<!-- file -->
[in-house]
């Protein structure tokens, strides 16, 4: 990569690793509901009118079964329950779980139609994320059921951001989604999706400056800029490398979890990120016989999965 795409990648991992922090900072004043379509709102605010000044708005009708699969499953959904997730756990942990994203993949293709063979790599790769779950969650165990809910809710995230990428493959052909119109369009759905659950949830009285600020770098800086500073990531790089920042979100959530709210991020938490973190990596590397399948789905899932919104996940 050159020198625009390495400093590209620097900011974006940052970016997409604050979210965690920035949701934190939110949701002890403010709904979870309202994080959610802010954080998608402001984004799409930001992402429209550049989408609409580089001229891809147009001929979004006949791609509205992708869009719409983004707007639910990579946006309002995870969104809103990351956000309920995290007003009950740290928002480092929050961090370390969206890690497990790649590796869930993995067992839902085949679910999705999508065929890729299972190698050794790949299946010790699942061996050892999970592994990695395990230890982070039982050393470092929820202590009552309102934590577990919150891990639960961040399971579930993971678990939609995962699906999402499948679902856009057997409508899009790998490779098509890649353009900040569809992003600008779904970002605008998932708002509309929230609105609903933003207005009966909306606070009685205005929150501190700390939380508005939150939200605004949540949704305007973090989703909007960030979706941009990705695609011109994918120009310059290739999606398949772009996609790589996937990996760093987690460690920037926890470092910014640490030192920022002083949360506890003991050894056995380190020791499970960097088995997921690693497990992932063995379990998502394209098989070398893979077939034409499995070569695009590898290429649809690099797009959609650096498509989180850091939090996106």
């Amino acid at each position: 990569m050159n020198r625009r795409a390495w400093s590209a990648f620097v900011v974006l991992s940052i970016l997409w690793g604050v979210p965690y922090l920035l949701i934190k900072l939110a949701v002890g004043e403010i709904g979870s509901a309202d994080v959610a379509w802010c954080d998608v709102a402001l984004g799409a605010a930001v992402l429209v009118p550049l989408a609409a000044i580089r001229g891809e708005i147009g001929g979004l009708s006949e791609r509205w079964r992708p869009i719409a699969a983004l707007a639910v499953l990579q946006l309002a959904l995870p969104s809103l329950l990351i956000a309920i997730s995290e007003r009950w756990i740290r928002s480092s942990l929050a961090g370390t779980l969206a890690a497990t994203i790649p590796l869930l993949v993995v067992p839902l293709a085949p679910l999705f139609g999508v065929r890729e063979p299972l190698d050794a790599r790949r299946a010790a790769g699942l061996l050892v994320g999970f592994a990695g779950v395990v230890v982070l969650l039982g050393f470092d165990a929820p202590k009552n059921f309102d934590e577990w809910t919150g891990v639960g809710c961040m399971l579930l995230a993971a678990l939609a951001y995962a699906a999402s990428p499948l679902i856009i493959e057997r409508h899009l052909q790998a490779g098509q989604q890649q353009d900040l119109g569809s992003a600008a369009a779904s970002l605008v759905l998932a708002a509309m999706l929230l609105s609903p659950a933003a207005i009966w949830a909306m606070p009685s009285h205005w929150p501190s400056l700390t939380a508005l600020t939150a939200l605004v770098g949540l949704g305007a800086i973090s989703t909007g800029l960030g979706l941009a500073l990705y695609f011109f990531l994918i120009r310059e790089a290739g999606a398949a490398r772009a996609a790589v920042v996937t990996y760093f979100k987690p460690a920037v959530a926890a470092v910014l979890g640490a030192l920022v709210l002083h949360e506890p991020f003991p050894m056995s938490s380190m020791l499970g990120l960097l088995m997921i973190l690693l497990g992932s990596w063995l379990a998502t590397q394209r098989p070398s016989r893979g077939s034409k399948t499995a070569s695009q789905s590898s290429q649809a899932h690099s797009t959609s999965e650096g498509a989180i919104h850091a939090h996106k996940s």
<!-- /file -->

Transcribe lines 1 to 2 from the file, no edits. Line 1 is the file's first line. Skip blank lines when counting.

[in-house]
């Protein structure tokens, strides 16, 4: 990569690793509901009118079964329950779980139609994320059921951001989604999706400056800029490398979890990120016989999965 795409990648991992922090900072004043379509709102605010000044708005009708699969499953959904997730756990942990994203993949293709063979790599790769779950969650165990809910809710995230990428493959052909119109369009759905659950949830009285600020770098800086500073990531790089920042979100959530709210991020938490973190990596590397399948789905899932919104996940 050159020198625009390495400093590209620097900011974006940052970016997409604050979210965690920035949701934190939110949701002890403010709904979870309202994080959610802010954080998608402001984004799409930001992402429209550049989408609409580089001229891809147009001929979004006949791609509205992708869009719409983004707007639910990579946006309002995870969104809103990351956000309920995290007003009950740290928002480092929050961090370390969206890690497990790649590796869930993995067992839902085949679910999705999508065929890729299972190698050794790949299946010790699942061996050892999970592994990695395990230890982070039982050393470092929820202590009552309102934590577990919150891990639960961040399971579930993971678990939609995962699906999402499948679902856009057997409508899009790998490779098509890649353009900040569809992003600008779904970002605008998932708002509309929230609105609903933003207005009966909306606070009685205005929150501190700390939380508005939150939200605004949540949704305007973090989703909007960030979706941009990705695609011109994918120009310059290739999606398949772009996609790589996937990996760093987690460690920037926890470092910014640490030192920022002083949360506890003991050894056995380190020791499970960097088995997921690693497990992932063995379990998502394209098989070398893979077939034409499995070569695009590898290429649809690099797009959609650096498509989180850091939090996106």